Powered by ZigaForm version 2.9.1

Grant

Pacific Islanders and Alaska Natives have among the highest rates of adult obesity in the world, yet few published data are available for children in the Pacific Region.  Data gathered from US affiliated Pacific jurisdictions show overweight and obesity prevalence rates that vary among age, ethnic & geographic sub-populations.

  • In the Commonwealth of the Northern Mariana Islands, overweight plus obesity rates were 26% among 2-6 year olds and 45% among 7-10 year olds,
  • In American Samoa rates among preschool age children were 37%
  • In Alaska rates among preschool age children were 40%.
  • in Hawaii Pacific Islander children (5-8 years old) were 2.6 times more likely to be overweight or obese compared to Whites.

Age has been found to be positively associated with the risk for obesity and overweight and education level was protective.

Pacific children average approximately 10 percentage points higher than their US mainland counterparts, with increasing disparity as they get older. Further, since these data are compared to the US Centers for Disease Control reference data, which represent an overweight population, the statistics are underestimates, demonstrating an urgent need for multi-level change to avert future health disaster.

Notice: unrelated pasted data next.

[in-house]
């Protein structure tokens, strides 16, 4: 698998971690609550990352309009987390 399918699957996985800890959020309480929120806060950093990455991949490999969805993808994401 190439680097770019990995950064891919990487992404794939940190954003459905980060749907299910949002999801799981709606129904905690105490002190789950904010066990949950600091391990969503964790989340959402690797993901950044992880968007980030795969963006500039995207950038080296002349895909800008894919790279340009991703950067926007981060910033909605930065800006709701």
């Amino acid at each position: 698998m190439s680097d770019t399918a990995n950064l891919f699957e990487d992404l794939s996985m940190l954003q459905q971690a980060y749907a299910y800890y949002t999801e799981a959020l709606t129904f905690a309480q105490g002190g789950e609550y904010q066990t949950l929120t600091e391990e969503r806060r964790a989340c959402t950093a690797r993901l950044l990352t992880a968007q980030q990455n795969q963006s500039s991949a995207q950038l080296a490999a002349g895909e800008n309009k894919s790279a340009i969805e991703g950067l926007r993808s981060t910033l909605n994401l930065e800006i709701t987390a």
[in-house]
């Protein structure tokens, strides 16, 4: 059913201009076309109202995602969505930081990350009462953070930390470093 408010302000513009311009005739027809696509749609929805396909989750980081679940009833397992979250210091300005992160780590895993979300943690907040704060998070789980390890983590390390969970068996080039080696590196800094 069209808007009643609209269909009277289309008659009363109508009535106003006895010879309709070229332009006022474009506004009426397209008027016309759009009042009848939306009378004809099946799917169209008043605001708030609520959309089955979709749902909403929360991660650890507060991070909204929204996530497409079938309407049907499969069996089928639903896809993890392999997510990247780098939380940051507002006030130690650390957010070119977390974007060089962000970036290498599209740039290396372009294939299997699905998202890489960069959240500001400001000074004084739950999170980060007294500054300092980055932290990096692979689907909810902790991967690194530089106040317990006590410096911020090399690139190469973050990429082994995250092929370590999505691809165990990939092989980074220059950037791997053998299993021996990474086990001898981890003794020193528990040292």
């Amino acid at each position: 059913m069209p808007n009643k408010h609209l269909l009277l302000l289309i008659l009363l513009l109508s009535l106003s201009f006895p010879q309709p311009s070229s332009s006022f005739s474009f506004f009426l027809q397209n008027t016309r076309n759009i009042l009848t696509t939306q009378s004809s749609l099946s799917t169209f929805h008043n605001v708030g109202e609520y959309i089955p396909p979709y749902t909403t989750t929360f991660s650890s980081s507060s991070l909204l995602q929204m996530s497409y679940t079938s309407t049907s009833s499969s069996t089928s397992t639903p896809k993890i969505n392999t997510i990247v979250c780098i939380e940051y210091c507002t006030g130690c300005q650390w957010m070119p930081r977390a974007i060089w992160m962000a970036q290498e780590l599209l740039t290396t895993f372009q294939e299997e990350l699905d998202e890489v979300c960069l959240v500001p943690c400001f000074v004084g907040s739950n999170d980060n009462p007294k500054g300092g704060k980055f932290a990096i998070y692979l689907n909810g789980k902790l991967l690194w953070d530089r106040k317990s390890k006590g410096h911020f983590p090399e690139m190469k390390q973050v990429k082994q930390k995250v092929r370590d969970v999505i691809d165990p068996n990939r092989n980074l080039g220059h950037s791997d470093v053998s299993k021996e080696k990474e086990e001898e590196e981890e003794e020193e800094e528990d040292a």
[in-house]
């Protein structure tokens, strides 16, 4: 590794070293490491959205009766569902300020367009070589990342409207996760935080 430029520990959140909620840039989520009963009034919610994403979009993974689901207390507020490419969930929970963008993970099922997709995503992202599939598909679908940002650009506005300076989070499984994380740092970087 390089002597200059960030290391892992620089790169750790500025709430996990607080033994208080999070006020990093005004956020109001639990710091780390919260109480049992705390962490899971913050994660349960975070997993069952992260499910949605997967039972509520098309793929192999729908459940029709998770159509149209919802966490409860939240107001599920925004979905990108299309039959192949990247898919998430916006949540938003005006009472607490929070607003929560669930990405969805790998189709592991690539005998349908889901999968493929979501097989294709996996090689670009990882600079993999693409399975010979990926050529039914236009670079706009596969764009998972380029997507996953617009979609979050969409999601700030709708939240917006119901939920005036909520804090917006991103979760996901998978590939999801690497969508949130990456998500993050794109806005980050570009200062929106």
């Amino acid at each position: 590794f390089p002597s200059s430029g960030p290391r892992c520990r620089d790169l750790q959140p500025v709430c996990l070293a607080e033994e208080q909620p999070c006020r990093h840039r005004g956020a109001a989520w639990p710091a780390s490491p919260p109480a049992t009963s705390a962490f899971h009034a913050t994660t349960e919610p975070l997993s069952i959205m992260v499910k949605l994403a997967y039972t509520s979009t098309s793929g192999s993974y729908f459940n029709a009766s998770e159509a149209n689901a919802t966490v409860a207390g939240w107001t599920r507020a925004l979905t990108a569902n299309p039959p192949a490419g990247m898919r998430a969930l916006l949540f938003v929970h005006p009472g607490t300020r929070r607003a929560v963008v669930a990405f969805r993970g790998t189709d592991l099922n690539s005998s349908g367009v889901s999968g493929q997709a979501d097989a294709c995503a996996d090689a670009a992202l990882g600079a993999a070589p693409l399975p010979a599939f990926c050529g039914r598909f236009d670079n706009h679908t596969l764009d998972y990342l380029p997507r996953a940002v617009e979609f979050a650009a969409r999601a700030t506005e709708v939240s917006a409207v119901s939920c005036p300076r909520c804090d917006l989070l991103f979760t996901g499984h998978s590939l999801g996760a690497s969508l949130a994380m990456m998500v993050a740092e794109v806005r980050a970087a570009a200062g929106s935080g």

Stemming from previous work in the Pacific region on projects such as Healthy Living in the Pacific Islands (HLPI) Initiative, researchers from US-affiliated Pacific academic institutions in Alaska, American Samoa, Commonwealth of the Northern Mariana Islands, Freely Associated States, Guam, and Hawaii formed a consortium that developed a common vision, strategy and work plan, and developed behavior analysis tools for use in the Pacific.  In April 2011, the group was awarded a 5-year Food and Agricultural Science Enhancement (FASE) Coordinated Agricultural Program (CAP) among Pacific Region USDA-defined Experimental Program for Stimulating Competitive Research (EPSCoR) grant from the United States Department of Agriculture for the “Children’s Healthy Living Program (CHL)”, with a goal to prevent child obesity and improve health.

Specific objectives are to:

  • design and test a community-based environmentally-focused intervention program
  • enhance existing educational programs in the region for child obesity prevention
  • train for relevant academic degrees
  • develop a system to aggregate nutrition and obesity related data
  • provide information to the public
  • incur policy change

The CHL program seeks alignment and collaboration from partners with shared vision and goals throughout the Pacific Region, for sustainable changes to prevent obesity and future non-communicable disease, and to improve health.